Love/Hate was always one of those bands that burned so bright you knew there would be an inevitable crash and burn. From the moment “Blackout In The Red Room” hit MTV, any stoner/metal kid worth his salt was well aware of the group and well on their way to blasting their album and songs like “Rock Queen” and “Hell, Ca.” louder than God. The guys had a nice run of worldwide touring during their run on Columbia Records and kept on producing albums on an indie level but members began coming and going. Vocalist Jizzy Pearl began a series of stints as L.A.’s most called upon replacement vocalist for acts like RATT and L.A. Guns as well as authoring some real good books and rants on Metal Sludge. As we all know, anything worth a shit comes back around and so it is with Love/Hate. I was recently able to talk to guitarist Jon Love about the band’s illustrious past and their upcoming tourdates ( including both local dates with Jon and a run of European dates which will include ace replacement players Robbie Crane , Keri Kelli and Matt Starr) . Read on….
Legendary Rock Interviews: Love/Hate had its roots in the band Dataclan which was very different and electronica influenced. How different was that music from what was going on in the L.A. scene at that point and was it difficult operating that far out of the traditional strip metal scene goin on then?
Jon E. Love: At the time of Dataclan we were using early gear in the pioneer age of midi. We had one of the first Linn drums and one of the first midi capable OB-8’s and Dx7’s and were running them with an old Atari Commodore. Pretty archaic compared to the technology today. When we upgraded to the Linn 9000 we lost the Atari and ran the 9000 as the host sequencer. Joey even had a kit of Simmons synth drums and would play along with the programmed beats. We were influenced by a lot of the early 80’s British bands at the time, like Duran Duran, Thompson Twins, Depeche Mode, music that was danceable and image conscious. We were trying to get chicks to like us because our mantra was “If we can get girls to our shows than the guys will follow.” I listened to some old Dataclan recordings the other day and just laughed. We were pretty sappy and in my eyes inferior to the bands we admired. But we were woodshedding and leaning how to rock even in those days. One thing the machines did was force us to play in time. You can’t be off tempo with a machine dictating the lock so there was never an argument that ” hey you sped up in the chorus”….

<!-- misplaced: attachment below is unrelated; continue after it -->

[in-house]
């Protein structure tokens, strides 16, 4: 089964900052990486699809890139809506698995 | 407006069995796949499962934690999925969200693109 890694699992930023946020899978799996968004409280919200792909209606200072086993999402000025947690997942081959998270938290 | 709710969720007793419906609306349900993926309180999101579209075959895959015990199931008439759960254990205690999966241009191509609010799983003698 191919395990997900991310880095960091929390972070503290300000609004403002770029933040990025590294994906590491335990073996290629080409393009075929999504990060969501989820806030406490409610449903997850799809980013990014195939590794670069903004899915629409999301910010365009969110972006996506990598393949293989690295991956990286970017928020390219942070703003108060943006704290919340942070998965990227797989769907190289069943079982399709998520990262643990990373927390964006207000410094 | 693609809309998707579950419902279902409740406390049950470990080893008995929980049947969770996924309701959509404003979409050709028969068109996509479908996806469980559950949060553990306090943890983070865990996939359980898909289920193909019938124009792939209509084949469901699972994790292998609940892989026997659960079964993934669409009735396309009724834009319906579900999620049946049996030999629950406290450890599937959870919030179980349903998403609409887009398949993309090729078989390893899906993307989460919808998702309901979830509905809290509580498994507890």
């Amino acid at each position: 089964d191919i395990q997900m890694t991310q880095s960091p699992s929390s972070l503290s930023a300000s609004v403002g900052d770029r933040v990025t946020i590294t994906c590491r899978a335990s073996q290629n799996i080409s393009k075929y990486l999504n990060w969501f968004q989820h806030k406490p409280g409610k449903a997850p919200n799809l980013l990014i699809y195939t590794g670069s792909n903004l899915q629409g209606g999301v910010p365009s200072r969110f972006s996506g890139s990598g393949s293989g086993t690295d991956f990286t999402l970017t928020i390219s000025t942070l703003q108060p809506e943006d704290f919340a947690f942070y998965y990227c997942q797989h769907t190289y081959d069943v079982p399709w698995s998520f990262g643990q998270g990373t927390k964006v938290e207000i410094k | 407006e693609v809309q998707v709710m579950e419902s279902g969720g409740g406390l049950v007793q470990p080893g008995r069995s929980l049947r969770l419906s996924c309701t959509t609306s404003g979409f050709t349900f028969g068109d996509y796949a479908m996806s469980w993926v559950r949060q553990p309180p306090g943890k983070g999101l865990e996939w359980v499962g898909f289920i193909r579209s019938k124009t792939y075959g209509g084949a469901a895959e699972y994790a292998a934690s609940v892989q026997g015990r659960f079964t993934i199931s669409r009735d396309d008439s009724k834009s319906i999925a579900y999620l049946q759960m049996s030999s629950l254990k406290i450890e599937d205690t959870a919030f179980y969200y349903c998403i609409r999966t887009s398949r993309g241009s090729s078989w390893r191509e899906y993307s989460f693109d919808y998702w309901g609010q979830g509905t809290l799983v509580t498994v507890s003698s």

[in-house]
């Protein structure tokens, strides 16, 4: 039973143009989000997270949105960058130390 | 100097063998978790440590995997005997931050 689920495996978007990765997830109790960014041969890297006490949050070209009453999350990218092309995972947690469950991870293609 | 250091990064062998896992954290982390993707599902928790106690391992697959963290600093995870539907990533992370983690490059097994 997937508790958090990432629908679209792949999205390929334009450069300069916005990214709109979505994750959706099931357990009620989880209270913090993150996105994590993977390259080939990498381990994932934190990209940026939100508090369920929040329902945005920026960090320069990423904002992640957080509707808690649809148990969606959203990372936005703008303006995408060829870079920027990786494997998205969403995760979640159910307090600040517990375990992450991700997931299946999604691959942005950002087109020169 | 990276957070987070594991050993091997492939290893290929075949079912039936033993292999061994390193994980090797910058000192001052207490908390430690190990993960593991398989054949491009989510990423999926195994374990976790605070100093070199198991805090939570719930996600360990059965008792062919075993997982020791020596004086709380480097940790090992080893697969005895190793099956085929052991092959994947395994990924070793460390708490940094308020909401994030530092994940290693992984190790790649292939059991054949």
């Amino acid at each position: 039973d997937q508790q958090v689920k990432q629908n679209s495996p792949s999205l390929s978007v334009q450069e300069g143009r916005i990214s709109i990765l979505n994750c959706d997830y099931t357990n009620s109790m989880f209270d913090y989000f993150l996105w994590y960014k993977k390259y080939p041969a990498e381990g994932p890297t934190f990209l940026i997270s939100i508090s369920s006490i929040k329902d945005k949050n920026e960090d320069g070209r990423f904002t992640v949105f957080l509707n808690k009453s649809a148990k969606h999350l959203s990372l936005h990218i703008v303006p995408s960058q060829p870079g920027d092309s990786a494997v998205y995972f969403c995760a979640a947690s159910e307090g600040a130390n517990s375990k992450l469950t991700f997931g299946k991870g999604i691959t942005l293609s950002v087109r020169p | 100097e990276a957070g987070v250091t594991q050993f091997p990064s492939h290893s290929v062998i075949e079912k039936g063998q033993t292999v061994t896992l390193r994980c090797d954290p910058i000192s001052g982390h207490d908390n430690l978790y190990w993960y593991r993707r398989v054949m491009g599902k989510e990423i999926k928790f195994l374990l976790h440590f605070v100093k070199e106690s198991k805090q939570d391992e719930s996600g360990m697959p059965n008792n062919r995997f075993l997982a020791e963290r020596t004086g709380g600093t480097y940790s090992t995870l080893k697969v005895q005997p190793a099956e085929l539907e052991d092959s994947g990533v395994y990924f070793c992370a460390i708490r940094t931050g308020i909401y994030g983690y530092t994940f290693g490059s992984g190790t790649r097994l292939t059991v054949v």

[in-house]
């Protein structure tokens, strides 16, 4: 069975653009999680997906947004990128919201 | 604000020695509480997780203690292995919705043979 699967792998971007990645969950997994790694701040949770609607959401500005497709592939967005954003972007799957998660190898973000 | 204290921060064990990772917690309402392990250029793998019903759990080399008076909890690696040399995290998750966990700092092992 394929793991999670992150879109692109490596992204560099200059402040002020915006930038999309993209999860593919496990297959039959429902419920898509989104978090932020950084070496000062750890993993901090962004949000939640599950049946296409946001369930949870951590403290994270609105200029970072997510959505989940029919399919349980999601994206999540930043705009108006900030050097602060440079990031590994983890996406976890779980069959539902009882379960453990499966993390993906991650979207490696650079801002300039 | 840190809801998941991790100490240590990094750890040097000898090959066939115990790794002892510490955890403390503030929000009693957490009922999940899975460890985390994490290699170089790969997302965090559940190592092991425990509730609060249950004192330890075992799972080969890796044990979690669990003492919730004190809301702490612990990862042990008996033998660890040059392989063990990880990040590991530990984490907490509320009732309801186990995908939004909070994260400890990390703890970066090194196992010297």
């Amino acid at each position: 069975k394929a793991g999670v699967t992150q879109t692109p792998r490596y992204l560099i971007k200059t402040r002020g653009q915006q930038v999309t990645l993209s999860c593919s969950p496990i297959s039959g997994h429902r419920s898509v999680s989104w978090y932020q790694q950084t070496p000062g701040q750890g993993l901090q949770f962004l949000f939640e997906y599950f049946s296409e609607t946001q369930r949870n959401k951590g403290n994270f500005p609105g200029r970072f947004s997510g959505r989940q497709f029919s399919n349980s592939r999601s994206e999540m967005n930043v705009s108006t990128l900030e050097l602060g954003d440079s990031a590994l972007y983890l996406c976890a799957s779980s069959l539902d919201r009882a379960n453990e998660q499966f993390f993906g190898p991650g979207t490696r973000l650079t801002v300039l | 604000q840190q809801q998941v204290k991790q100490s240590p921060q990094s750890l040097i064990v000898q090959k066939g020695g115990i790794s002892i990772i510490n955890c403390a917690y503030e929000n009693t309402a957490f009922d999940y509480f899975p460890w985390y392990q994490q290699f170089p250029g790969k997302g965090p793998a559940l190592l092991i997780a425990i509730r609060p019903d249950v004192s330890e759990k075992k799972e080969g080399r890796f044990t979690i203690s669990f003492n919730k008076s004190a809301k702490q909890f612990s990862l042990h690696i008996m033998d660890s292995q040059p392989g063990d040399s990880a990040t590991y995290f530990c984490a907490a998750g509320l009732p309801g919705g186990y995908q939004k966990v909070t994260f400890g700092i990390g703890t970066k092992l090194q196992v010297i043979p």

LRI: It’s been said that Ian Astbury and the Cult was a real influence on your singer Jizzy and the band in general in the beginning. The Cult was definitely another band that struggled with its fair share of drug and alcohol demons. Nikki Sixx has often said that a lot of his early issues had to do with following the same fate as his idols. Were there early warning signs that chemicals would be an issue for L/H well before getting a record deal?
Jon: The Cult’s Love album was such an impact on us that we practically changed direction overnight. The power and strong songwriting skills just made us realize that we were nowhere close to being contenders of mass success and that the reliance on machines to enhance our live sound was actually zapping us of the immediacy and energy of the songs. We started really focusing on playing our instruments better and focusing on song composition. As far as drugs are concerned, each individual has to go through their own cycle of learning the consequences of abusing mind-altering drugs. What could start out as a harmless social experience can turn into severe addiction in the blink of an eye. For some they never get the chance to get out… Drugs are BAD……mkay
LRI: Skid often gets the lion’s share of credit for writing most of your classic debut “Blackout In The Red Room” but most bands are usually comprised of several creative forces. How democratic or open was the writing process or band decision process in Love/Hate?